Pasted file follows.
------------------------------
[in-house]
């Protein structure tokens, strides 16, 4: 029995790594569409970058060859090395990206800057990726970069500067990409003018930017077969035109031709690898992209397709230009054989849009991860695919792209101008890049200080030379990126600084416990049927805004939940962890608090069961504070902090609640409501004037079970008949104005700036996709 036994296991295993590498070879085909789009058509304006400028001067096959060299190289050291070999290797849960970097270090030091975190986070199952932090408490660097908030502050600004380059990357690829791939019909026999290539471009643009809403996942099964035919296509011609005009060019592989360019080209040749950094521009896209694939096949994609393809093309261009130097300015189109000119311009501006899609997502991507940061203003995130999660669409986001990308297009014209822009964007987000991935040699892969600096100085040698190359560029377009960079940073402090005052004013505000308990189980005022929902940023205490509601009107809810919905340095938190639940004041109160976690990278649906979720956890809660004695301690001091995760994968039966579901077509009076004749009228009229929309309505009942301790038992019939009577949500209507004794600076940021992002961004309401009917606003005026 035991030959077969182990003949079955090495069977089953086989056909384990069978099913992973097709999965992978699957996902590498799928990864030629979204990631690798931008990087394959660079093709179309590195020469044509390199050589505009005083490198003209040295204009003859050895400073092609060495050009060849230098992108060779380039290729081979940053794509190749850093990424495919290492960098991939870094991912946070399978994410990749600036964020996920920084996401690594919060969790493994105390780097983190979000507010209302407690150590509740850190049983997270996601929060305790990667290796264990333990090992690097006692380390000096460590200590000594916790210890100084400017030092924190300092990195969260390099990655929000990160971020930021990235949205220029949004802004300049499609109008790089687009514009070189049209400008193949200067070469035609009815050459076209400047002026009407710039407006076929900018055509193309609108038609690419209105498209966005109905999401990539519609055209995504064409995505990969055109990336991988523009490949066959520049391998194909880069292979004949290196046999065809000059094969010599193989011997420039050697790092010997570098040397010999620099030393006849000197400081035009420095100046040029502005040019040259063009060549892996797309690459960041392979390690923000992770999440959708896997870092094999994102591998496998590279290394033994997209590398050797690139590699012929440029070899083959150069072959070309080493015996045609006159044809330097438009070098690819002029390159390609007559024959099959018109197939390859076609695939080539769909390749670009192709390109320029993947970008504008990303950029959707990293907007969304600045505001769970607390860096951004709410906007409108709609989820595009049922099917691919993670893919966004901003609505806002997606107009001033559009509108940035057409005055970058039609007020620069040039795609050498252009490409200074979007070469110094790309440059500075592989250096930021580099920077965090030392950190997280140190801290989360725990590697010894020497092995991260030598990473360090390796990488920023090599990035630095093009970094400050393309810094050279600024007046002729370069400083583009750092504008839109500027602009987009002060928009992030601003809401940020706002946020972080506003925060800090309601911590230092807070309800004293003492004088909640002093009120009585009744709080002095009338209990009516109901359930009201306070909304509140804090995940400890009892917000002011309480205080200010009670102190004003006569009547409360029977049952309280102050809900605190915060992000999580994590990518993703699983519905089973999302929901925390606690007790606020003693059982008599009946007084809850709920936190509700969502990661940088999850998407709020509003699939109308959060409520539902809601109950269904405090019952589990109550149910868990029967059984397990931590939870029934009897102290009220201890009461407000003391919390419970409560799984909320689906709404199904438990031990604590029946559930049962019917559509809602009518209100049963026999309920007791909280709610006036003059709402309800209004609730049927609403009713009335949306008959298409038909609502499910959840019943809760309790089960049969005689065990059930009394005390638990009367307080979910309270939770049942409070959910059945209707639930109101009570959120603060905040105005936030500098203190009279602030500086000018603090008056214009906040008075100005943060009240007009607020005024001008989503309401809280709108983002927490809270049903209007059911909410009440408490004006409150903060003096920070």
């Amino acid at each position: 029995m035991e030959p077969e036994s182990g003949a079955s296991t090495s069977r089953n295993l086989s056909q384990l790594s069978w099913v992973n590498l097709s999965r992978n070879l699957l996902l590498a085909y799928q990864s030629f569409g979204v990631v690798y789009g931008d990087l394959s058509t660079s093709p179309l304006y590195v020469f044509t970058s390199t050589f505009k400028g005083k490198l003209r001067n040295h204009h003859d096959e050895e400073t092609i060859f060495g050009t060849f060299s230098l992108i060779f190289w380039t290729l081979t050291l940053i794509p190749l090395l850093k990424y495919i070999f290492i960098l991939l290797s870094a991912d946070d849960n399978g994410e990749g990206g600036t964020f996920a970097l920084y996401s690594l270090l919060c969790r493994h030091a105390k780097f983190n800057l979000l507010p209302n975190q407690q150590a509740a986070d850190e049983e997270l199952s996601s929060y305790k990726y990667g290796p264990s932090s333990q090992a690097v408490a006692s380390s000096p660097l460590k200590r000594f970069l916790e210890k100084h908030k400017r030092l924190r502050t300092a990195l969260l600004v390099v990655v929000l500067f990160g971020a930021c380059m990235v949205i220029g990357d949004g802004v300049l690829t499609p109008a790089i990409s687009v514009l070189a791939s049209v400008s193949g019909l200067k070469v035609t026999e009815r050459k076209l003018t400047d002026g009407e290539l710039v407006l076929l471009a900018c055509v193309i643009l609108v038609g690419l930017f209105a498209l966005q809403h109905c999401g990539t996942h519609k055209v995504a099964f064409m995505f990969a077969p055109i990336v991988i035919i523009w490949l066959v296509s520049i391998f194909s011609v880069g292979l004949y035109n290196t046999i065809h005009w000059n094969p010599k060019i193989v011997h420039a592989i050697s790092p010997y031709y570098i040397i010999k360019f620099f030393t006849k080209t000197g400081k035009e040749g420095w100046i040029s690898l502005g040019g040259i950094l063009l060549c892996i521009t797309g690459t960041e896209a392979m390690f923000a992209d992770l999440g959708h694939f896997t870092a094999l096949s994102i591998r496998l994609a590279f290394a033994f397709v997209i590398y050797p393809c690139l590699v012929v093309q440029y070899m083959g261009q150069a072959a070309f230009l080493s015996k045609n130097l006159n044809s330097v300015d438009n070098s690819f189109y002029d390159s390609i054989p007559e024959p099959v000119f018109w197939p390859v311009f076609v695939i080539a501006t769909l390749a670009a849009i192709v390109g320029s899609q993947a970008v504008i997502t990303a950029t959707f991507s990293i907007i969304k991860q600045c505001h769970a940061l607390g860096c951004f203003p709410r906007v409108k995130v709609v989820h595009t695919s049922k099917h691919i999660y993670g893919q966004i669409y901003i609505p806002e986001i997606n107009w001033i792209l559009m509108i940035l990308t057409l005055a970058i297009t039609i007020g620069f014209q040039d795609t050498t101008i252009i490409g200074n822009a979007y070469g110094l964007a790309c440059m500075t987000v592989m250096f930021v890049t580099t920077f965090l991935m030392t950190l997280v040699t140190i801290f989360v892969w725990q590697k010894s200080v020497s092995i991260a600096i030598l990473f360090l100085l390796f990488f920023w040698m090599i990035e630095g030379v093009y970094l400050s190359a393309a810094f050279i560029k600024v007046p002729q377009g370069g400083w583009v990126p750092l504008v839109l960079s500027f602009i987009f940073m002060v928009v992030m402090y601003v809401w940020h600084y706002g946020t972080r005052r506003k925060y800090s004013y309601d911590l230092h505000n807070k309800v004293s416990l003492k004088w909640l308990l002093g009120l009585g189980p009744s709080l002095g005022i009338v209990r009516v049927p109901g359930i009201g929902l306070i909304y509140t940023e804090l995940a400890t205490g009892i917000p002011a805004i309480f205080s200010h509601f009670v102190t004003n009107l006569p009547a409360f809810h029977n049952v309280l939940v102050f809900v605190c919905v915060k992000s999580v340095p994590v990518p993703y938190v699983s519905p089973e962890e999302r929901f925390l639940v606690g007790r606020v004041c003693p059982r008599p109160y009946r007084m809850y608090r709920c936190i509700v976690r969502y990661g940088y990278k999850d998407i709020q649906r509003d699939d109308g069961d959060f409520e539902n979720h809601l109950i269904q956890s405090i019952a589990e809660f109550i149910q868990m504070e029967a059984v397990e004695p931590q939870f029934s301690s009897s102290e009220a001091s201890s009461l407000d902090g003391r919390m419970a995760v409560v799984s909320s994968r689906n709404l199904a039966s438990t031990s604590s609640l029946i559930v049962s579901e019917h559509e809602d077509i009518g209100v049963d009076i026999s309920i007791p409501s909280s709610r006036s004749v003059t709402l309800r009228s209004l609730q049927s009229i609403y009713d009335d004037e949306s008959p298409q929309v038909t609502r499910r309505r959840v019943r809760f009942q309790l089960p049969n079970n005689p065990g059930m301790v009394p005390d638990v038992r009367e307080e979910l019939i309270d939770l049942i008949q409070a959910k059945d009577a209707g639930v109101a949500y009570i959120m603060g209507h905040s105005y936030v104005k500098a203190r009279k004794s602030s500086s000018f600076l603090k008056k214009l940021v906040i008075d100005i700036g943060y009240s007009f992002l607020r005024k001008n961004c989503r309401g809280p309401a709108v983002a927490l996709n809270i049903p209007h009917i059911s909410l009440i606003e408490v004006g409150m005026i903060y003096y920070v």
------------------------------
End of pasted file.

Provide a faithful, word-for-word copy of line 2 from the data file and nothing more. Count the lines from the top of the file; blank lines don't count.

């Protein structure tokens, strides 16, 4: 029995790594569409970058060859090395990206800057990726970069500067990409003018930017077969035109031709690898992209397709230009054989849009991860695919792209101008890049200080030379990126600084416990049927805004939940962890608090069961504070902090609640409501004037079970008949104005700036996709 036994296991295993590498070879085909789009058509304006400028001067096959060299190289050291070999290797849960970097270090030091975190986070199952932090408490660097908030502050600004380059990357690829791939019909026999290539471009643009809403996942099964035919296509011609005009060019592989360019080209040749950094521009896209694939096949994609393809093309261009130097300015189109000119311009501006899609997502991507940061203003995130999660669409986001990308297009014209822009964007987000991935040699892969600096100085040698190359560029377009960079940073402090005052004013505000308990189980005022929902940023205490509601009107809810919905340095938190639940004041109160976690990278649906979720956890809660004695301690001091995760994968039966579901077509009076004749009228009229929309309505009942301790038992019939009577949500209507004794600076940021992002961004309401009917606003005026 035991030959077969182990003949079955090495069977089953086989056909384990069978099913992973097709999965992978699957996902590498799928990864030629979204990631690798931008990087394959660079093709179309590195020469044509390199050589505009005083490198003209040295204009003859050895400073092609060495050009060849230098992108060779380039290729081979940053794509190749850093990424495919290492960098991939870094991912946070399978994410990749600036964020996920920084996401690594919060969790493994105390780097983190979000507010209302407690150590509740850190049983997270996601929060305790990667290796264990333990090992690097006692380390000096460590200590000594916790210890100084400017030092924190300092990195969260390099990655929000990160971020930021990235949205220029949004802004300049499609109008790089687009514009070189049209400008193949200067070469035609009815050459076209400047002026009407710039407006076929900018055509193309609108038609690419209105498209966005109905999401990539519609055209995504064409995505990969055109990336991988523009490949066959520049391998194909880069292979004949290196046999065809000059094969010599193989011997420039050697790092010997570098040397010999620099030393006849000197400081035009420095100046040029502005040019040259063009060549892996797309690459960041392979390690923000992770999440959708896997870092094999994102591998496998590279290394033994997209590398050797690139590699012929440029070899083959150069072959070309080493015996045609006159044809330097438009070098690819002029390159390609007559024959099959018109197939390859076609695939080539769909390749670009192709390109320029993947970008504008990303950029959707990293907007969304600045505001769970607390860096951004709410906007409108709609989820595009049922099917691919993670893919966004901003609505806002997606107009001033559009509108940035057409005055970058039609007020620069040039795609050498252009490409200074979007070469110094790309440059500075592989250096930021580099920077965090030392950190997280140190801290989360725990590697010894020497092995991260030598990473360090390796990488920023090599990035630095093009970094400050393309810094050279600024007046002729370069400083583009750092504008839109500027602009987009002060928009992030601003809401940020706002946020972080506003925060800090309601911590230092807070309800004293003492004088909640002093009120009585009744709080002095009338209990009516109901359930009201306070909304509140804090995940400890009892917000002011309480205080200010009670102190004003006569009547409360029977049952309280102050809900605190915060992000999580994590990518993703699983519905089973999302929901925390606690007790606020003693059982008599009946007084809850709920936190509700969502990661940088999850998407709020509003699939109308959060409520539902809601109950269904405090019952589990109550149910868990029967059984397990931590939870029934009897102290009220201890009461407000003391919390419970409560799984909320689906709404199904438990031990604590029946559930049962019917559509809602009518209100049963026999309920007791909280709610006036003059709402309800209004609730049927609403009713009335949306008959298409038909609502499910959840019943809760309790089960049969005689065990059930009394005390638990009367307080979910309270939770049942409070959910059945209707639930109101009570959120603060905040105005936030500098203190009279602030500086000018603090008056214009906040008075100005943060009240007009607020005024001008989503309401809280709108983002927490809270049903209007059911909410009440408490004006409150903060003096920070």